If you think that your proposal can address the expected impact listed in the call topic description, make sure that you identify and plan all necessary activities to achieve the expected impact through effective communication, dissemination and exploitation measures (including proper IP management). It has to be clear that project teams aiming for a successful Horizon 2020 project need to reflect and address communication, dissemination and exploitation through an integrated approach that strategically targets these measures, and which is closely tied to the project's work plan.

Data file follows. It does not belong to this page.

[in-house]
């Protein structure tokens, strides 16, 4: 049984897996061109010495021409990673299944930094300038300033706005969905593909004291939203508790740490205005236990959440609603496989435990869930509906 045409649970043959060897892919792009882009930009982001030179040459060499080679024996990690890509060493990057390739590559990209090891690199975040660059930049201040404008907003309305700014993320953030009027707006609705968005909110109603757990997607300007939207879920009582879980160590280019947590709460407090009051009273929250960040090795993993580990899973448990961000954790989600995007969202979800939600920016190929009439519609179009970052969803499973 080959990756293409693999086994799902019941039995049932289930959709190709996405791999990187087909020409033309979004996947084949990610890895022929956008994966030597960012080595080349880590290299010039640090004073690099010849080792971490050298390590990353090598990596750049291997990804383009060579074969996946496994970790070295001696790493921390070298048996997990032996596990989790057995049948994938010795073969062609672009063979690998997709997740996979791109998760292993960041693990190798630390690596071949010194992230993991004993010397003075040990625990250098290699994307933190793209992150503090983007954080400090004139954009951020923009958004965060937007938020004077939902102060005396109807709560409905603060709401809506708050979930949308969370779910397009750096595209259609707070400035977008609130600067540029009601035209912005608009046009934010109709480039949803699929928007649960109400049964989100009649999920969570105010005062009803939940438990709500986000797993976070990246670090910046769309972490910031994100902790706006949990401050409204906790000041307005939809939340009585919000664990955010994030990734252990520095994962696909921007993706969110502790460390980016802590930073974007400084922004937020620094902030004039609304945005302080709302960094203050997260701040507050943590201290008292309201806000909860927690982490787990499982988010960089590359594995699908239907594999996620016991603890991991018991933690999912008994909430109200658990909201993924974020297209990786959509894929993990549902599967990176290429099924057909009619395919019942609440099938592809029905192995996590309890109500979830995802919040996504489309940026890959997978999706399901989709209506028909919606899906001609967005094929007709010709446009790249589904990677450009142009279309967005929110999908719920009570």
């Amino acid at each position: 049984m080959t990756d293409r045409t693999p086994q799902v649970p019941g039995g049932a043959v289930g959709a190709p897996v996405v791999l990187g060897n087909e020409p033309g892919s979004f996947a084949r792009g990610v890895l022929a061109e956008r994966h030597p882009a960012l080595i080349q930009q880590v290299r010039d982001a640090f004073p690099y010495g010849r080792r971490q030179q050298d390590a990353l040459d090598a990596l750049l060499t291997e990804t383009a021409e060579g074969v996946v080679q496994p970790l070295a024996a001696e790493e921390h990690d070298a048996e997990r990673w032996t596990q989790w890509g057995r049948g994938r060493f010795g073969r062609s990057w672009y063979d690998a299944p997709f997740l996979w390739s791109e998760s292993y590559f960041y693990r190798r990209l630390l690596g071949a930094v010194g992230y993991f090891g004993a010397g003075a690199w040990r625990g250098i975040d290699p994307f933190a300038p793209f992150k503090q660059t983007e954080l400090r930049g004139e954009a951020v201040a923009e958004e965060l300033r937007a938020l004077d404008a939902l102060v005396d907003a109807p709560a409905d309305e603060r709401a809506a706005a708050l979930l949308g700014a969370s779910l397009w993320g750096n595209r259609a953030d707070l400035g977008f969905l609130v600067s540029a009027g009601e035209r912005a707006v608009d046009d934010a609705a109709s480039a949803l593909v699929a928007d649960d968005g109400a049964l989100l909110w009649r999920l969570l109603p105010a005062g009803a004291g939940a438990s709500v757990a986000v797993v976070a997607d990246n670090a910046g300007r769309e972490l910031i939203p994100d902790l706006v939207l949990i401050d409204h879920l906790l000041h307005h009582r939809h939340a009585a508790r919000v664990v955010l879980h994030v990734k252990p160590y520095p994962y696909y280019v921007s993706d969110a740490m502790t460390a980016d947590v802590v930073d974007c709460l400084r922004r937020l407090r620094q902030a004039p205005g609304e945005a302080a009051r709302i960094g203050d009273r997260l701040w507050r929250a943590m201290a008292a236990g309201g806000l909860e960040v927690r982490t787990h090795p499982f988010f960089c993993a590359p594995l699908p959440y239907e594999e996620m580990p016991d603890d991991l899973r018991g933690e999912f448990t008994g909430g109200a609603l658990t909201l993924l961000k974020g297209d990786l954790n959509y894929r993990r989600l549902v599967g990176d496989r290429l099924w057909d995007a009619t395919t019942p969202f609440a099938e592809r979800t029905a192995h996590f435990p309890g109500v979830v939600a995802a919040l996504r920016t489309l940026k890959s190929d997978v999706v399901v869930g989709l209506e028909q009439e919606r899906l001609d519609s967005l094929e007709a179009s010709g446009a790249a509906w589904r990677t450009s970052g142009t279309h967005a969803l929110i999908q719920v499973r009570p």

Interviewed: Mr Jörg Scherer, Chief Executive Officer of Eurice

Text adapted: Mr Vuk Suša Stupar, Center for Technology Transfer Belgrade

About Eurice